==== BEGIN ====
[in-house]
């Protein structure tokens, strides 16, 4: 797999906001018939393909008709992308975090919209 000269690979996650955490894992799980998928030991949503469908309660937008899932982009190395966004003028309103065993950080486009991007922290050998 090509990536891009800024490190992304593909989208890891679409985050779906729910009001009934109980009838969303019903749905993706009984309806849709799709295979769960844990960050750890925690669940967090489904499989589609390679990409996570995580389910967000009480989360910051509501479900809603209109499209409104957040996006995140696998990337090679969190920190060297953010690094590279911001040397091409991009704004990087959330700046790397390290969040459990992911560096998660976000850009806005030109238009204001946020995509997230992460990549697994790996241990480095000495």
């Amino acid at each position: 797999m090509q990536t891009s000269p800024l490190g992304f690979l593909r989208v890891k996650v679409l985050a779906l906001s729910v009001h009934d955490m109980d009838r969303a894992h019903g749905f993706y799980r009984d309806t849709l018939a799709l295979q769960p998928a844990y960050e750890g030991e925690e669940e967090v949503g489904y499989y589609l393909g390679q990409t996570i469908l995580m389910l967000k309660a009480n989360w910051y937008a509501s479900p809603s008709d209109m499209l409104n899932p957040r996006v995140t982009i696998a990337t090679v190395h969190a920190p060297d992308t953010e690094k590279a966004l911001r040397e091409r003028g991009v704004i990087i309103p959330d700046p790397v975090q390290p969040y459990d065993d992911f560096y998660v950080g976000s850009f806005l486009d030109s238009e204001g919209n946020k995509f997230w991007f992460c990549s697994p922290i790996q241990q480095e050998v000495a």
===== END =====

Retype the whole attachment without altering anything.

[in-house]
């Protein structure tokens, strides 16, 4: 797999906001018939393909008709992308975090919209 000269690979996650955490894992799980998928030991949503469908309660937008899932982009190395966004003028309103065993950080486009991007922290050998 090509990536891009800024490190992304593909989208890891679409985050779906729910009001009934109980009838969303019903749905993706009984309806849709799709295979769960844990960050750890925690669940967090489904499989589609390679990409996570995580389910967000009480989360910051509501479900809603209109499209409104957040996006995140696998990337090679969190920190060297953010690094590279911001040397091409991009704004990087959330700046790397390290969040459990992911560096998660976000850009806005030109238009204001946020995509997230992460990549697994790996241990480095000495």
């Amino acid at each position: 797999m090509q990536t891009s000269p800024l490190g992304f690979l593909r989208v890891k996650v679409l985050a779906l906001s729910v009001h009934d955490m109980d009838r969303a894992h019903g749905f993706y799980r009984d309806t849709l018939a799709l295979q769960p998928a844990y960050e750890g030991e925690e669940e967090v949503g489904y499989y589609l393909g390679q990409t996570i469908l995580m389910l967000k309660a009480n989360w910051y937008a509501s479900p809603s008709d209109m499209l409104n899932p957040r996006v995140t982009i696998a990337t090679v190395h969190a920190p060297d992308t953010e690094k590279a966004l911001r040397e091409r003028g991009v704004i990087i309103p959330d700046p790397v975090q390290p969040y459990d065993d992911f560096y998660v950080g976000s850009f806005l486009d030109s238009e204001g919209n946020k995509f997230w991007f992460c990549s697994p922290i790996q241990q480095e050998v000495a």